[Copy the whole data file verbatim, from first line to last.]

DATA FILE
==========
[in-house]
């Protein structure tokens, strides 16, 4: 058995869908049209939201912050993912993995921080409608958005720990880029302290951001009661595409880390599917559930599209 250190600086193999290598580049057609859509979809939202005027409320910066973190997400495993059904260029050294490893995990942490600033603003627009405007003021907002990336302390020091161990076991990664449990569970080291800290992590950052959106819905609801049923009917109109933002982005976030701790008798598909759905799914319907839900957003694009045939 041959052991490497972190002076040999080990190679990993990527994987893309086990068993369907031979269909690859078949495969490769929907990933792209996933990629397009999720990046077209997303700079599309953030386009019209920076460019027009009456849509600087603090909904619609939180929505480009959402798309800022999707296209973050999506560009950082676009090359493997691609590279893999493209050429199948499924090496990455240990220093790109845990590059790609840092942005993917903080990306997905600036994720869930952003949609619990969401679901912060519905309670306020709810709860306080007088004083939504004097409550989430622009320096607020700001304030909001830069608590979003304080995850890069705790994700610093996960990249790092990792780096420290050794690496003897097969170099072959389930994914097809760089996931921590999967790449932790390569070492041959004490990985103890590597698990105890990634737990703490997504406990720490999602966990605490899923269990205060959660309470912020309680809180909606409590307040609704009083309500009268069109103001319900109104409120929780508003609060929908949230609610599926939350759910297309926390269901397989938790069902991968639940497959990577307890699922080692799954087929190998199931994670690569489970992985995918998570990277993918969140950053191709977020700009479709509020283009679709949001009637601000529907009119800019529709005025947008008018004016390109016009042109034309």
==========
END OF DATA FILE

[in-house]
């Protein structure tokens, strides 16, 4: 058995869908049209939201912050993912993995921080409608958005720990880029302290951001009661595409880390599917559930599209 250190600086193999290598580049057609859509979809939202005027409320910066973190997400495993059904260029050294490893995990942490600033603003627009405007003021907002990336302390020091161990076991990664449990569970080291800290992590950052959106819905609801049923009917109109933002982005976030701790008798598909759905799914319907839900957003694009045939 041959052991490497972190002076040999080990190679990993990527994987893309086990068993369907031979269909690859078949495969490769929907990933792209996933990629397009999720990046077209997303700079599309953030386009019209920076460019027009009456849509600087603090909904619609939180929505480009959402798309800022999707296209973050999506560009950082676009090359493997691609590279893999493209050429199948499924090496990455240990220093790109845990590059790609840092942005993917903080990306997905600036994720869930952003949609619990969401679901912060519905309670306020709810709860306080007088004083939504004097409550989430622009320096607020700001304030909001830069608590979003304080995850890069705790994700610093996960990249790092990792780096420290050794690496003897097969170099072959389930994914097809760089996931921590999967790449932790390569070492041959004490990985103890590597698990105890990634737990703490997504406990720490999602966990605490899923269990205060959660309470912020309680809180909606409590307040609704009083309500009268069109103001319900109104409120929780508003609060929908949230609610599926939350759910297309926390269901397989938790069902991968639940497959990577307890699922080692799954087929190998199931994670690569489970992985995918998570990277993918969140950053191709977020700009479709509020283009679709949001009637601000529907009119800019529709005025947008008018004016390109016009042109034309």